The goal of this development process was the creation of a seawater-based, crosslinked system that would provide the desired performance characteristics as well as passing environmental requirements to permit marine discharge. Although there is no toxicity requirement specific to fracturing fluids, completion fluids, and workover fluids, the guidelines for drilling fluid effluent were adopted as a safe option. The toxicity testing requirement used in the development of this fluid was a minimum 96-hour LC50 of at least 30,000 ppm to Americamysis bahia.

The first step taken by Halliburton Energy Services in the fluid design process was to tackle the static sheen and the oil and grease testing requirements. A guar-based fluid was selected at the start of the project because the basic polymer used to create viscosity in guar-based fluids is an organic polymer that is environmentally acceptable. However, since many of the components commonly used in guar-based fracturing fluids use a hydrocarbon solvent or dispersion, it was necessary to reformulate several components. Concentrations as low as 0.5 gal/Mgal of surfactant, which contained a hydrocarbon solvent, would not pass the oil and grease test.

First, a new non-oil-based gel concentrate was developed that allowed the guar to be transported and mixed as a high-concentration liquid rather than a dry powder. This provided operational simplicity and allowed the system to be used without making major equipment modifications on the stimulation vessel. Also, a solid surfactant containing no hydrocarbon solvent was developed to provide the desired low-surface-tension properties to improve fluid clean-up and provide compatibility with reservoir fluids. A delayed borate crosslinker was developed using both water-based systems and glycol ether carriers. This provided acceptable results on the oil and grease tests.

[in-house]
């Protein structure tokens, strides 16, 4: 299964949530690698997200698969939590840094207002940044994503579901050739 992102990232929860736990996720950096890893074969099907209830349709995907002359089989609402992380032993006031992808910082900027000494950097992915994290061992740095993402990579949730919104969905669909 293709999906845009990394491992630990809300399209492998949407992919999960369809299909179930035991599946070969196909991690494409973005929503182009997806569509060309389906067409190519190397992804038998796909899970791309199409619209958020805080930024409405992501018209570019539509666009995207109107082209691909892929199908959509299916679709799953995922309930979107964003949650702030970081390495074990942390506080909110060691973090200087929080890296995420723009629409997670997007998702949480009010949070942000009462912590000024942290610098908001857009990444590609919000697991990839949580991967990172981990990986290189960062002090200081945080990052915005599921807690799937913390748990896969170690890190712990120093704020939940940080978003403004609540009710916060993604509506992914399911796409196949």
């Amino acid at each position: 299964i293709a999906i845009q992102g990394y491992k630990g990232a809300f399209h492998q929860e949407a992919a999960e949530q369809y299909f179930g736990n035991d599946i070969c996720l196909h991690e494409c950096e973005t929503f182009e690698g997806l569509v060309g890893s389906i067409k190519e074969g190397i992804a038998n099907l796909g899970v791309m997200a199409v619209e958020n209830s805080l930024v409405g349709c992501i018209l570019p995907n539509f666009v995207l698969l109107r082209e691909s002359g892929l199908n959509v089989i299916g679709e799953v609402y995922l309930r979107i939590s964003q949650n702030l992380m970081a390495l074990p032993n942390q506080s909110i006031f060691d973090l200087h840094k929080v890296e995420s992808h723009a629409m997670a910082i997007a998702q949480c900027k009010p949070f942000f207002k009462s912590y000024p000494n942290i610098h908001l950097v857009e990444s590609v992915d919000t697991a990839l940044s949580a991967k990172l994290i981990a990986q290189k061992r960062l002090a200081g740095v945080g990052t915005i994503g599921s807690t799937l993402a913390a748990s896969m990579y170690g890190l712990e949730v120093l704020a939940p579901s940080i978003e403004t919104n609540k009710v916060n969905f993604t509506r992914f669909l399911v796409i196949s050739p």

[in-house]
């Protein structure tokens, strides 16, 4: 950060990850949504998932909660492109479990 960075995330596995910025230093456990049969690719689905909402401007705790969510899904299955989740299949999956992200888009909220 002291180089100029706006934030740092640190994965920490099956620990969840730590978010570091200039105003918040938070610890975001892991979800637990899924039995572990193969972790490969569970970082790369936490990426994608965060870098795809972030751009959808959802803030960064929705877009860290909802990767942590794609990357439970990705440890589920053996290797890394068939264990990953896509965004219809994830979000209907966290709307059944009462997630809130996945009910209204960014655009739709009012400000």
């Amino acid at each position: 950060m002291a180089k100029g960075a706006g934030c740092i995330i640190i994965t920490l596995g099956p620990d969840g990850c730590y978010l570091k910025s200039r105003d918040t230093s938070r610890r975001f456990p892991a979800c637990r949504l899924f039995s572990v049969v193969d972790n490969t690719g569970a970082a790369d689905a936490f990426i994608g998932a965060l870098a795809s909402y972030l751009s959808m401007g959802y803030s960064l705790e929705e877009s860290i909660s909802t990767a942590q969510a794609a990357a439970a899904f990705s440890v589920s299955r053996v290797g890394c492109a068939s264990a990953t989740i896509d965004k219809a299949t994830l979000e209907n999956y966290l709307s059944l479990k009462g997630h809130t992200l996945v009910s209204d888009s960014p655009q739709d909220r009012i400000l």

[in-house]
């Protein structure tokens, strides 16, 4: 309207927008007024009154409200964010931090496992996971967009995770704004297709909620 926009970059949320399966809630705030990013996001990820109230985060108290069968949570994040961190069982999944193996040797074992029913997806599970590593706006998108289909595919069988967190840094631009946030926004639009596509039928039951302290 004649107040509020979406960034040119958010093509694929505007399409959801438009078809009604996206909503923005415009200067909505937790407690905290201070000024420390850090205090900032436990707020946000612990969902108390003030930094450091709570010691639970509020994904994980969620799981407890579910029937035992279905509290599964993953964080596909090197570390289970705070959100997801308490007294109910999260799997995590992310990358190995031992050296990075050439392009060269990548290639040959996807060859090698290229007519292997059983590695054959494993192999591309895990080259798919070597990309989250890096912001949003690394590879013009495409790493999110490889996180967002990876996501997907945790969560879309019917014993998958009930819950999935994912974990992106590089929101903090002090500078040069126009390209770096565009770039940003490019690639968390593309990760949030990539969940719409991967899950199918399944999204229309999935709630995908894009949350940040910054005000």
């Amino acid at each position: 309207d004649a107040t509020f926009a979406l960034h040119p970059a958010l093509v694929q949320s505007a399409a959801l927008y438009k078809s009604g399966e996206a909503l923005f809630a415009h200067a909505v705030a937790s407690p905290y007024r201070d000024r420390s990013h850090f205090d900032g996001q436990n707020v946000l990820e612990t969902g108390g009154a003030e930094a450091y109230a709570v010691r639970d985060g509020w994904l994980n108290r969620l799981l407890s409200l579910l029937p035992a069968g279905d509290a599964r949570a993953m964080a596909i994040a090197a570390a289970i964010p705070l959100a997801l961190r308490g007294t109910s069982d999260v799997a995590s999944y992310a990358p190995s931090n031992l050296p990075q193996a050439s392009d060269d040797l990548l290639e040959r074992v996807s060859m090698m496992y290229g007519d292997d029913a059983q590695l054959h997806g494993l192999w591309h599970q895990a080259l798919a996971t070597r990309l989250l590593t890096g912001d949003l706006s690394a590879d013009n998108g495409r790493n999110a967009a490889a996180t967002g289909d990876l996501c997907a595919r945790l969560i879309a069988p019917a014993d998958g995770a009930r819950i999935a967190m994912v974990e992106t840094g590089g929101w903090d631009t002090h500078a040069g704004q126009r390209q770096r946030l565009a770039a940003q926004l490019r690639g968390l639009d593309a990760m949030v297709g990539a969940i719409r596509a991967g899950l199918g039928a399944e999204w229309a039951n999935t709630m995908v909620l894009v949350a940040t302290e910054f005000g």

Achieving suitable ratings on the LC50 toxicity testing also presented several challenges. To achieve the best possible results, the system was essentially built and tested incrementally, selecting the options that provided the best performance. The use of potassium chloride to provide improved protection against clay swelling was found to have a severely negative effect on the toxicity test results, producing an LC50 of approximately 220,000 ppm, compared to sodium chloride (LC50 > 1,000,000 ppm). As a result, potassium chloride was replaced with sodium chloride, without any negative impact on system performance.

Most of the conventional breaker and additive packages yielded successful results, with LC50 readings ranging from < 278,000 ppm to > 1,000,000 ppm. However, the high-temperature breaker system that is very commonly used did not fair well in the LC50 tests. Fluids containing this chemical package yielded toxicity results of LC50 < 30,000 ppm, which did not meet the desired minimum requirements.

The only means of achieving an acceptable result with this component was to add a neutralizing agent to the system that essentially deactivates the chemical. Incorporating a neutralizing agent brought the LC50 results up to in excess of 50,000 ppm, allowing the fluid to pass the desired requirements.

It was also found that although both the water-based and glycol ether-based crosslinkers performed well, the water-based crosslinker provided better toxicity performance.

Performance testing